Maybe it’s just me. But as soon as Rosanne Barr joins a protest or demonstration you can figure that any real substance has given way to the absurd. And that’s a shame because it strikes me that those on the streets in Lower Manhattan as part of the Occupy Wall Street demonstration do have a message about corporate greed and the failure of our elected officials to place some constraints on the bankers and other miscreants who nearly crashed the world’s economy.
Here’s Ezra Klein writing in WaPo, “Wonkbook: What does ‘Occupy Wall Street’ Want?“:
Two weeks ago, I was walking through New York when I stumbled on a crowd chanting angrily at a mass of police. “They’re arresting them,” someone said to me. “Who?” I asked. “The Occupy Wall Streeters,” he said. Someone else held up a cell phone camera. “The whole world is watching,” he shouted.
It didn’t seem that the whole world was watching, at least not then. The next day, I tried to contact the protest’s organizers for an interview, but it didn’t come together. An effort to look up their demands online didn’t yield much. I figured the protests would fizzle. Instead, they’re gaining strength. Almost 1,000 protesters were arrested this weekend on the Brooklyn Bridge, and sympathy protests are spreading to cities all across the country. Occupy Wall Street is leading papers and news shows. The whole world, or at least the whole country, actually is watching.
The protesters are also gaining institutional support. MoveOn.org is sending e-mails about “an amazing wave of protest against Wall Street and the big banks has erupted across the country.” They’re planning to join with organized labor to march to the Occupy Wall Street site on Wednesday. A live videofeed from the protests will kick off the liberal Campaign for America’s Future annual conference, and Van Jones’s ‘Rebuild the Dream’ coalition is staging a “virtual march.”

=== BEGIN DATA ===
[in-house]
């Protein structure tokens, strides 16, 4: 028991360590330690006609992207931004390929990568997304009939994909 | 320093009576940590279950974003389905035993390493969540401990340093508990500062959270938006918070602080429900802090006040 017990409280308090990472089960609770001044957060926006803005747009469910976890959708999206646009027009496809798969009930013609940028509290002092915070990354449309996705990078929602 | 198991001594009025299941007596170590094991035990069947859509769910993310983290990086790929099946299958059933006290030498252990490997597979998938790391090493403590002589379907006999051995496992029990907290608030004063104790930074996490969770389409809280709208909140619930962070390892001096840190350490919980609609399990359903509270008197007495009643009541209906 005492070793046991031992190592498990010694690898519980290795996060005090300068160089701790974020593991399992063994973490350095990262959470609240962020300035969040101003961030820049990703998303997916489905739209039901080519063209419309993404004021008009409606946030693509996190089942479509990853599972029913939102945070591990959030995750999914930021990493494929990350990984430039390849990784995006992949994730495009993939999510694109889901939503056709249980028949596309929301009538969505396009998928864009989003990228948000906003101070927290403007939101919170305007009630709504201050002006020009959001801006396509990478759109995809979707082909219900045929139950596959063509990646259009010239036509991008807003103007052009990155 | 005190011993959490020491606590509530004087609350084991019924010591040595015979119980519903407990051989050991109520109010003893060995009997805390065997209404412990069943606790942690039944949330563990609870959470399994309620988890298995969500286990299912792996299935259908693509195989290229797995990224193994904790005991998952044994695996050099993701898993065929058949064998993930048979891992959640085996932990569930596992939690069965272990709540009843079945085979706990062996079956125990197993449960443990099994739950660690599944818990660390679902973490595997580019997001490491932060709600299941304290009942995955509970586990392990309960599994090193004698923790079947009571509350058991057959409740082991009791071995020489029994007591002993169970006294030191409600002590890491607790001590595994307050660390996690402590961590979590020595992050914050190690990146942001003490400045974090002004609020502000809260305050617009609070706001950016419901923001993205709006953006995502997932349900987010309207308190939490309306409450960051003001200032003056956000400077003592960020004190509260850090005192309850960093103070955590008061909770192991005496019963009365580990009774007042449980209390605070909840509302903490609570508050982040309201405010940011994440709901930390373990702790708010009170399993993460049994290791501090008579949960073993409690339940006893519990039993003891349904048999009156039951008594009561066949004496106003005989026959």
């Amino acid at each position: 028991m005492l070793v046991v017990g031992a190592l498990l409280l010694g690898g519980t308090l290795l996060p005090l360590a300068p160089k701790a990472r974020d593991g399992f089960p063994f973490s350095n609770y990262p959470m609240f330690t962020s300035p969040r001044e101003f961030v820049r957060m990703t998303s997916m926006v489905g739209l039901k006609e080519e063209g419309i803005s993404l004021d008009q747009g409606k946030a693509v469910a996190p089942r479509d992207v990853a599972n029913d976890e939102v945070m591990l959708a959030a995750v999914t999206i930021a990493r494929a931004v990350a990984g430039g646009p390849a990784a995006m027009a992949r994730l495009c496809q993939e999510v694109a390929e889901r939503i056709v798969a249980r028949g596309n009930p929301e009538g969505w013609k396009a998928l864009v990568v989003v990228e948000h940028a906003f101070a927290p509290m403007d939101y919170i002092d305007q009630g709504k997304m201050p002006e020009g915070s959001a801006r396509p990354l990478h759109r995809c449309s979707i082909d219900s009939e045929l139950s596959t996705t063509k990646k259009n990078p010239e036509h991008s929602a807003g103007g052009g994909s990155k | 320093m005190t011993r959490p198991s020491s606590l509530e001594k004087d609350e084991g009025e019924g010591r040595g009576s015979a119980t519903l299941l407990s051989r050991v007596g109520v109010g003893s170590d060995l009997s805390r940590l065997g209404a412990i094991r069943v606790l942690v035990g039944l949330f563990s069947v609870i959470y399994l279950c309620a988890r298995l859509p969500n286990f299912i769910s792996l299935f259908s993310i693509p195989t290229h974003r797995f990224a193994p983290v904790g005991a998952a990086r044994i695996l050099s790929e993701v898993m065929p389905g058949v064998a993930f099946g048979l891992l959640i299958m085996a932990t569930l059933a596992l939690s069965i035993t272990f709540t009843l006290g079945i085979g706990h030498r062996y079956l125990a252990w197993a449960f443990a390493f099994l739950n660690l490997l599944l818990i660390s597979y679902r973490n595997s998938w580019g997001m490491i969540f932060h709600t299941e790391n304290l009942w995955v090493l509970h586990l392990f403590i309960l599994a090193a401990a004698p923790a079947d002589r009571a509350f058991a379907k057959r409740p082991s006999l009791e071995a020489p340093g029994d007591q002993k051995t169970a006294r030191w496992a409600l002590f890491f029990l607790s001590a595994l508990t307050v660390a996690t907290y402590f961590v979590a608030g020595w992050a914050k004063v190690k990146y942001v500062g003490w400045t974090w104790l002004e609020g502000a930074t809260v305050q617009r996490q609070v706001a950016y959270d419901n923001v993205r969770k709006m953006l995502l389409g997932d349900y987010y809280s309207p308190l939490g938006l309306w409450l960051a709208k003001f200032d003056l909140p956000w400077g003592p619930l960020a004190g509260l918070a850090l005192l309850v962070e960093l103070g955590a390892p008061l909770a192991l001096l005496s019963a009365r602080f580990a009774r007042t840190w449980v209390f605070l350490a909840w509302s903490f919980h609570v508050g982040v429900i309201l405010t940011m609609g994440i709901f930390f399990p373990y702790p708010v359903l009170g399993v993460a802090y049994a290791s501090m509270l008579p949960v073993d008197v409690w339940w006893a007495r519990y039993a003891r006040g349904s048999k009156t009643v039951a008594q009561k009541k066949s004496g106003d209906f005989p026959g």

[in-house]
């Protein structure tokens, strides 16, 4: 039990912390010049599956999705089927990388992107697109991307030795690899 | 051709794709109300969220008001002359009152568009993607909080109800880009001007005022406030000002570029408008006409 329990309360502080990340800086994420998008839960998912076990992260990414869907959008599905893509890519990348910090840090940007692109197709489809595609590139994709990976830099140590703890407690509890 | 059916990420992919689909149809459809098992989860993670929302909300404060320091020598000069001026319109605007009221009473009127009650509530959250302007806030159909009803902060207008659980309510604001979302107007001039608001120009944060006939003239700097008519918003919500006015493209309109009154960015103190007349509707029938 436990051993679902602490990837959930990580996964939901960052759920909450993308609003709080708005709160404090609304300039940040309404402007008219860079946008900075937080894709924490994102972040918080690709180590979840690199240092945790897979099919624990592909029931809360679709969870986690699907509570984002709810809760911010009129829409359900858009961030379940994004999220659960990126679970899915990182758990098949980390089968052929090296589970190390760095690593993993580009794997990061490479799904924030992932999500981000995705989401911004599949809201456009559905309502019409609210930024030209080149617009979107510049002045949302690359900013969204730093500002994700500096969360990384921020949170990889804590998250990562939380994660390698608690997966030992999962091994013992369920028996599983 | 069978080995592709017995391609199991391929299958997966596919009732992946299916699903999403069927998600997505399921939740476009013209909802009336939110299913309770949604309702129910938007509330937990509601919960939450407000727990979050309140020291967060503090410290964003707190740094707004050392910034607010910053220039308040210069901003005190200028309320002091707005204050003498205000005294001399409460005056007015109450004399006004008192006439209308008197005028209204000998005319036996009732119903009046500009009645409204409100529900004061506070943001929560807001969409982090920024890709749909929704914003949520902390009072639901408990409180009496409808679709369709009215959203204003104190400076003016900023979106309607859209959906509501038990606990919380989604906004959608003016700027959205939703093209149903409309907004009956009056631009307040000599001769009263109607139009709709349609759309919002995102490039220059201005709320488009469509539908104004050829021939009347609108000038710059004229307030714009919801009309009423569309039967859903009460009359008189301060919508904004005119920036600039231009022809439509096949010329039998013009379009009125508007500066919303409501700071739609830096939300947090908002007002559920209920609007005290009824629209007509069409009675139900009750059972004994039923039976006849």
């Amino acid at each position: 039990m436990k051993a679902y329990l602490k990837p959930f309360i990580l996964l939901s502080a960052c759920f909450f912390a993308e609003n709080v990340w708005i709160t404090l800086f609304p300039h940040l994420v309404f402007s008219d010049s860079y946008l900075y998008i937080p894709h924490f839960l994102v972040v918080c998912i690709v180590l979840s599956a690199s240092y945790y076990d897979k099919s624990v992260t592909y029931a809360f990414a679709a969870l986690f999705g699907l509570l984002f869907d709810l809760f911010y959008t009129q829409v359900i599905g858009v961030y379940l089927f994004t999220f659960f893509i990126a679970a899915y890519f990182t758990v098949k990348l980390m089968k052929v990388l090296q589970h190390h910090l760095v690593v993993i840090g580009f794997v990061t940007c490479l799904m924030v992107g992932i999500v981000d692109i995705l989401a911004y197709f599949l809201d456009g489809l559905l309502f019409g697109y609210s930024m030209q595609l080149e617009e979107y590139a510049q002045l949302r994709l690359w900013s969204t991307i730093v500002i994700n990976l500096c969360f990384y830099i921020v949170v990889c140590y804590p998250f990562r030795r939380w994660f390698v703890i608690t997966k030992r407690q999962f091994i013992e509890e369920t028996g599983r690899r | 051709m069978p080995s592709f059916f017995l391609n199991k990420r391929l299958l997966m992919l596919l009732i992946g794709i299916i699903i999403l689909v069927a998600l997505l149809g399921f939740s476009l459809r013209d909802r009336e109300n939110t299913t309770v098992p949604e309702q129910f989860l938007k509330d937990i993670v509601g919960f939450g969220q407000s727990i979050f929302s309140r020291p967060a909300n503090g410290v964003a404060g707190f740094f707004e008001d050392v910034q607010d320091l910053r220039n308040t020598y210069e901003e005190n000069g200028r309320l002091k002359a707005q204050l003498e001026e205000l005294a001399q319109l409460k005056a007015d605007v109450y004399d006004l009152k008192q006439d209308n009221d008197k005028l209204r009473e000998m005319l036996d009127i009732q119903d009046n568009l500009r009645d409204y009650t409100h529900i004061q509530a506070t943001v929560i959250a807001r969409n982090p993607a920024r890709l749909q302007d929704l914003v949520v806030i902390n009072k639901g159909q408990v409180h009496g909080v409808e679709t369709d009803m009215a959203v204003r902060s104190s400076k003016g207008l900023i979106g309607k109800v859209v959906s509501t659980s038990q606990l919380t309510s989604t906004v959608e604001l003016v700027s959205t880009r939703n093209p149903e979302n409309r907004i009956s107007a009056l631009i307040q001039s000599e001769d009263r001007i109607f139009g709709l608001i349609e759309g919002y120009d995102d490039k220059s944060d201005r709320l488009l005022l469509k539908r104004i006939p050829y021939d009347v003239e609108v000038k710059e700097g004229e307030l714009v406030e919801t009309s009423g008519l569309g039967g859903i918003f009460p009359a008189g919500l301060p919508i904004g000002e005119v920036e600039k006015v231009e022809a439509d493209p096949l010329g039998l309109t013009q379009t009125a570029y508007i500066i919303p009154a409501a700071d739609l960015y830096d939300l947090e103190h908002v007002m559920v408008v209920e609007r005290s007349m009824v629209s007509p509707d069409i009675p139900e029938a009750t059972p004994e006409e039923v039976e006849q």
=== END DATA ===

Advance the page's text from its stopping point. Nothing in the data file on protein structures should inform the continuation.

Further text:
The Occupy Wall Street protests are explicitly inspired by, and modeled on, the Tahrir Square protests in Egypt. And though that’s a tough act to follow, it’s clear the Occupy Wall Street protests are catching a fire all their own. The question now is what they do with it. The jockeying has already begun to suggest an agenda to the protesters — see these proposals by Mike Konczal and Nick Kristof — and, in the embrace of the activist left, to join the protesters to an agenda that already exists, much as happened with the Tea Party and the conservative movement.
We’ll see, over the next few weeks, which, if any of these paths, tempt the protesters. Up until now, the organizers have seemed to view the decentralized, inchoate nature of the protests as a strength for the nascent movement, not a weakness. The unifying idea has been drawing attention to “the 99,” not offering a concrete policy agenda. The New York Times quoted a a pep talk a woman gave to a new protester. “It’s about taking down systems, it doesn’t matter what you’re protesting,” she said. “Just protest.”
Well, good luck with that. The Wizards of Wall Street will never be shamed into doing anything that isn’t in their own self-interest, and the lock that the bankers and money managers have on politics and the USA economy remains solid.
Better that millions of Americans converge on DC with pitchforks to prod lawmakers and other miscreants to actually do something about creating jobs and strengthening the economy.